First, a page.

Irritable bowel syndrome (IBS) has a major impact on patients’ quality of life (QOL) but has often been underestimated by physicians and researchers. In this article, Carol Antequera, MMS, DMSc, PA-C, discusses best practices for managing care and improving QOL for patients with IBS.
Chronic lymphocytic leukemia (CLL) is a monoclonal disorder characterized by the clonal expansion of small mature-looking CD19+, CD23+, and CD5+ B cells that accumulate in the blood, bone marrow, and lymphoid organs.
Acute myeloid leukemia (AML), a clonal hematopoietic stem cell cancer with diverse clinical presentation and progression, is characterized by overproduction of myeloblasts along with decreased production of red blood cells, platelets, granulocytes, and monocytes.
Obesity is among the most common chronic diseases affecting adults in the United States. Without treatment, obesity worsens and leads to anatomic, metabolic, and psychological complications that significantly impair health and quality of life and shorten life expectancy.
The United States is in the midst of an epidemic of mental illness. Mental disorders, including depressive and anxiety disorders, were one of the leading causes of disability in the United States prior to 2020.
When counseling patients on COVID-19 vaccine decisions, factors to consider include patient age, underlying medical conditions, contraindications, and vaccine availability.
Shared decision-making in plaque psoriasis must address the potential risks and benefits of each treatment option, location and extent of disease, patient preference, and access to care.
By identifying hardships and fears, dispelling myths and misunderstandings, and finding individualized treatment options, we can help patients relieve some of the burdens of chronic disease and improve longevity and quality of life.
Approximately 70% to 80% of women in their reproductive years develop fibroids, which can cause heavy menstrual bleeding, anemia, and poor quality of life.
Epilepsy is the fourth most common neurologic disorder in the United States. Approximately 3.4 million people in the United States have epilepsy.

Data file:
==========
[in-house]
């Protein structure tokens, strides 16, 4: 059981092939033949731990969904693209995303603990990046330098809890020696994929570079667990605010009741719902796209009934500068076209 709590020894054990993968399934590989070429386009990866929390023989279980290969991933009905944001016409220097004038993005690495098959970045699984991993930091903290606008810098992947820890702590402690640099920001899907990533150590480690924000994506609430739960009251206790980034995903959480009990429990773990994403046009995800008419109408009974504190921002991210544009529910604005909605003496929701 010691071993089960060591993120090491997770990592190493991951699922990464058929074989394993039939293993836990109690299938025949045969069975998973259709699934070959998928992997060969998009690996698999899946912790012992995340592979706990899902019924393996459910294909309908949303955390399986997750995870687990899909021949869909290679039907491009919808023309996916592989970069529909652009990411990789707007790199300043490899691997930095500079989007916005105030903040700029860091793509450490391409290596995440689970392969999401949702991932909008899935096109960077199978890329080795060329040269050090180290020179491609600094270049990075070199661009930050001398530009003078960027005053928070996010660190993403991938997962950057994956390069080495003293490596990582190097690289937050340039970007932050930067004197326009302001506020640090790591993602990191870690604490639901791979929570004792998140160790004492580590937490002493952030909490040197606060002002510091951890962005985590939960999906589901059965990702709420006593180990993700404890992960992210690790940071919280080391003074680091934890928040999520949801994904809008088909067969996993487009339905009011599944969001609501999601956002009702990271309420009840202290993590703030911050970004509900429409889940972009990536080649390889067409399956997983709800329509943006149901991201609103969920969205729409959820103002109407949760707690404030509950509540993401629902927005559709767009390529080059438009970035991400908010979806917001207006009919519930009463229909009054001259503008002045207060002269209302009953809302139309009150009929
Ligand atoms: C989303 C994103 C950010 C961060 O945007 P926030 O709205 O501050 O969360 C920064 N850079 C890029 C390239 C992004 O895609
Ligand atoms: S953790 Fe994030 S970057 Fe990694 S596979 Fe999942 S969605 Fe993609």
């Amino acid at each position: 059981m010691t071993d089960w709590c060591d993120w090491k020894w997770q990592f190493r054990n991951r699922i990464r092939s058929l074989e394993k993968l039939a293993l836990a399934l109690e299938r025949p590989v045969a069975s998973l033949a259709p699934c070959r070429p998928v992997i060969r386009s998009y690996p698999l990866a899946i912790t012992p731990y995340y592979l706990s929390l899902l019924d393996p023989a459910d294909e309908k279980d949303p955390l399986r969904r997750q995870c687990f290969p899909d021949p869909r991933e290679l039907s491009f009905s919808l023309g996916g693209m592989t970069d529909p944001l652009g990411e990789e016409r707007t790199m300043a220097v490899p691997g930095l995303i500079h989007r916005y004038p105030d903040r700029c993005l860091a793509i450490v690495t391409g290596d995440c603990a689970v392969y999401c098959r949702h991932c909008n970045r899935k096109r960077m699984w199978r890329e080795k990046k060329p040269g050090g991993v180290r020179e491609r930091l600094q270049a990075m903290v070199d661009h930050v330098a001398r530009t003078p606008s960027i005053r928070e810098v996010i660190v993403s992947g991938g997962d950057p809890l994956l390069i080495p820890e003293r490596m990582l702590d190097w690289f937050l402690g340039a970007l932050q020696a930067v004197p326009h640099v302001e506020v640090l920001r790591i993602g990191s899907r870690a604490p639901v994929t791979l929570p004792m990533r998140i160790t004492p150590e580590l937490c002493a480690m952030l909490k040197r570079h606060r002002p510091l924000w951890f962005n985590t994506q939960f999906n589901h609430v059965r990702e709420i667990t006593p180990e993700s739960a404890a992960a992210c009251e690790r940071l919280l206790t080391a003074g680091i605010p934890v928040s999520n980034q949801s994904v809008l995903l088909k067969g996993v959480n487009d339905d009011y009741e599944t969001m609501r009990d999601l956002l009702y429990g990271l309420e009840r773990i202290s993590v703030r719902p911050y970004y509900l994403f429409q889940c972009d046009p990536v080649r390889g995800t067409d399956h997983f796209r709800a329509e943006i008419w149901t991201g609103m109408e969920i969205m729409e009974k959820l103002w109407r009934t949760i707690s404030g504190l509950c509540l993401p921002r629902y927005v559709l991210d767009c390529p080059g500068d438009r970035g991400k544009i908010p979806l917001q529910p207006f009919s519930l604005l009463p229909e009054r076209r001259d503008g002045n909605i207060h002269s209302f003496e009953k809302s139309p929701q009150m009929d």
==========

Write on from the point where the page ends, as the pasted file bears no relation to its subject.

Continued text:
Adherence to follow-up care in HIV treatment is important for improving health outcomes for people living with HIV and decreasing the number of new HIV infections.
Clinicians need to discuss the types of atrial fibrillation (AF), assessment tools used to designate stroke risk, and best treatment options to prevent stroke when the diagnosis of AF is made.
Dysphagia affects more than half of older patients and often necessitates a change in how oral medications are delivered.
Providers should be prepared to discuss rosacea in patients suspected of having the disease. Early recognition and proper therapy can improve the quality of life of patients with rosacea.
One of the most common symptoms of obstructive sleep apnea is excessive daytime sleepiness, which is why it is often confused with narcolepsy.
Effective implementation of HIV prevention strategies begins with appropriate patient-clinician communication, and one of the most important things a nurse practitioner and physician assistant can do is normalize the conversation.
Peripheral artery disease is one of the most underdiagnosed entities in vascular medicine, and clinicians should look for specific patient risk factors such as smoking, diabetes, hypertension, and hyperlipidemia when screening for this disease.
As dyspareunia may cause distress or interpersonal conflict between women and their partners, healthcare providers should routinely ask about discomfort during intercourse, especially in menopausal patients.
For optimal results, a multifaceted approach should be used for management of patients with atopic dermatitis.